There was a glimmer of hope that the city would step up this year provide additional funds.
Councilmember Myrtle Cole, whose district Chollas-Mead falls into, seemed sympathetic. In her budget request to the mayor’s office, Cole asked that additional funding for the program be included in the city’s annual spending plan.
Councilmembers David Alvarez and Marti Emerald also signed off on it. But support from less than a majority of Council members wasn’t enough to move the issue forward.
Still, Barrera says a summer literacy program is a completely appropriate investment for the city to make.
Education drives neighborhood vitality, Barrera told me. And since the city’s budget forecast is looking brighter, now would be a good time for the city to up its support for schools, he said.
He’s thinking $7.5 million is a fair number. Funding summer programs at 30 schools would cost about $15 million. San Diego Unified could pay one half, the city the other.
That was news to the Mayor Kevin Faulconer’s office. Spokesman Charles Chamberlayne pointed to the $501,000 the city is already investing to keep expanded hours at city libraries. A number of educational programs are operated at libraries during those hours (including, in small part, the one at Chollas-Mead).
“That’s a half-million dollars!” Chamberlayne said. “Are you asking about funding on top of that? We’re confused as to where this request is even coming from.”
That answer doesn’t do much for Barrera.
“The funding for the libraries is the core responsibility of the city,” he said. “I’m glad to see the city is fulfilling that. But the city can do more to partner with our district during the summer. And this is a model program that the city has an opportunity to invest in.”
The role the city of San Diego actually plays in educating kids, and the role it should play, is part of a larger conversation. Unlike mayors of other major cities like Los Angeles or Chicago, San Diego’s mayor has no formal role in the school district.
The point is, if San Diego Unified is counting on a gift from the city to help fund summer school, it doesn’t sound like that’s happening anytime soon. So that brings us back to square one.
The district doesn’t have the funds to operate summer reading programs districtwide. When it finalized its budget for this year, the district was still facing a $34.6 million shortfall.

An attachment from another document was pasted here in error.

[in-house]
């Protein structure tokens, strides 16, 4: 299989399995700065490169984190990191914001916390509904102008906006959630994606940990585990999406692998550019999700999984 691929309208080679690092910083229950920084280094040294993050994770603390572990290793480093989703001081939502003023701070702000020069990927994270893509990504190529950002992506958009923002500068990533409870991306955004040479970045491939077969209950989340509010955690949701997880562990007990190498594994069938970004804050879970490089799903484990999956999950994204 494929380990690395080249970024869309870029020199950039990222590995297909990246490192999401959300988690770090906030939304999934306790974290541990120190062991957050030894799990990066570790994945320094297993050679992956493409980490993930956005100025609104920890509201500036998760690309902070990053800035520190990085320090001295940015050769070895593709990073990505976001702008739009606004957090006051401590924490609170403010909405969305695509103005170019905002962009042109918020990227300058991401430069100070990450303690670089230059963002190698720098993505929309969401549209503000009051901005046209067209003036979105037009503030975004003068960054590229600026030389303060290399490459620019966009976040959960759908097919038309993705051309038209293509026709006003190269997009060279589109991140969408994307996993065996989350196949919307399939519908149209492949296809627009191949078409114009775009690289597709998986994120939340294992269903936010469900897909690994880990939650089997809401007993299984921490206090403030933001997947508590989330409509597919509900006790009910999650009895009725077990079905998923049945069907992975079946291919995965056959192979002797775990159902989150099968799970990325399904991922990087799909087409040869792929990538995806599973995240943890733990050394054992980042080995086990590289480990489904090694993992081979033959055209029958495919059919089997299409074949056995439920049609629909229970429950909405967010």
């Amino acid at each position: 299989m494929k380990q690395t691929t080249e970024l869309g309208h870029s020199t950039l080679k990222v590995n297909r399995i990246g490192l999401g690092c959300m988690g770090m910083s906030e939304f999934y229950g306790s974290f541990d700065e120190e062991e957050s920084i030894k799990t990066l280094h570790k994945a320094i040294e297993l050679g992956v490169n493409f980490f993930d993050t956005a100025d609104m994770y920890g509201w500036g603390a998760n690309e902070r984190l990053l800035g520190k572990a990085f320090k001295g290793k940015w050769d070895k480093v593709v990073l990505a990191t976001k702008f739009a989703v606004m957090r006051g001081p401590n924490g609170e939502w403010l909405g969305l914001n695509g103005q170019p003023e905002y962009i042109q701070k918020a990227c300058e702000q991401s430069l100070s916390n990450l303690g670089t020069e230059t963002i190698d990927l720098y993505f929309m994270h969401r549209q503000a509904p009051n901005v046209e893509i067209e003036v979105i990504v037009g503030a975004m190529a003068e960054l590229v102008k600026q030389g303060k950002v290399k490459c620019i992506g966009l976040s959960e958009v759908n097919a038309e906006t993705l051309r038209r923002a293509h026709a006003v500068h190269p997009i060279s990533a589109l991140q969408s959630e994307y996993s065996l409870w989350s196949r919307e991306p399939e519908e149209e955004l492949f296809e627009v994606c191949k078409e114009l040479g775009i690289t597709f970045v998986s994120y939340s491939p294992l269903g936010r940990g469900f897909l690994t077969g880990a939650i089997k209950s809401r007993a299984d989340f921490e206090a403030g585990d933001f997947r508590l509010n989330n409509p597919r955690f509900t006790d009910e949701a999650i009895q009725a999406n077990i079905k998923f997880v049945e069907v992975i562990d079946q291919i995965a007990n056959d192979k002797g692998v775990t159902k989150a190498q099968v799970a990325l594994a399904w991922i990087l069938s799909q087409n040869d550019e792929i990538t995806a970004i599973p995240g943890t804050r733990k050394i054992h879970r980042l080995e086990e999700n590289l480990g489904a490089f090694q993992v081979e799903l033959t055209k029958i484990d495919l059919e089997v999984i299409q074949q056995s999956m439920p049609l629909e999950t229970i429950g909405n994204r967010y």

But Barrera’s optimistic that as the governor sends more money to school districts, as he’s promised to do through the Local Control Funding Formula, enough cash will be freed up in the next three to five years to have a literacy program like the one at Chollas-Mead at 30 schools.
That’s the extent of the plan. When it comes to expanding summer literacy programs to all students who need it, a school board member’s optimism will have to do for now.
Ed Reads of the Week
• A Special Education Dilemma (The Atlantic)
There’s been a lot to dislike about No Child Left Behind. Schools and districts that failed to make progress on standardized tests faced severe sanctions. Teachers complained that frequent testing took time away from actual teaching.
So it was to much fanfare that Congress voted to update the Elementary and Secondary Education Act, the law on which No Child Left Behind is based.
It’s not done yet. The House and Senate still have to reconcile their different versions of the bill, President Obama has to sign it and details of the new testing requirements are yet to be ironed out.
Still, both versions of the bill give schools and states more flexibility to exclude certain kids from testing. This, The Atlantic says, could bring unintended consequences for students with special needs. By excluding them from tests, parents and educators could be prevented from seeing if kids’ needs are being met.
In this story, we meet a mom who thinks her son, who has special needs, made academic progress because of required testing. Results showed he was capable of achieving more than teachers initially expected out of him.
This is some science-fiction stuff right here. Or maybe just science. Anyways, it’s cool.
A neurobiologist at Northwestern University thinks she’s been able to develop a test that can predict children’s future reading skill long before they’ve learned to read.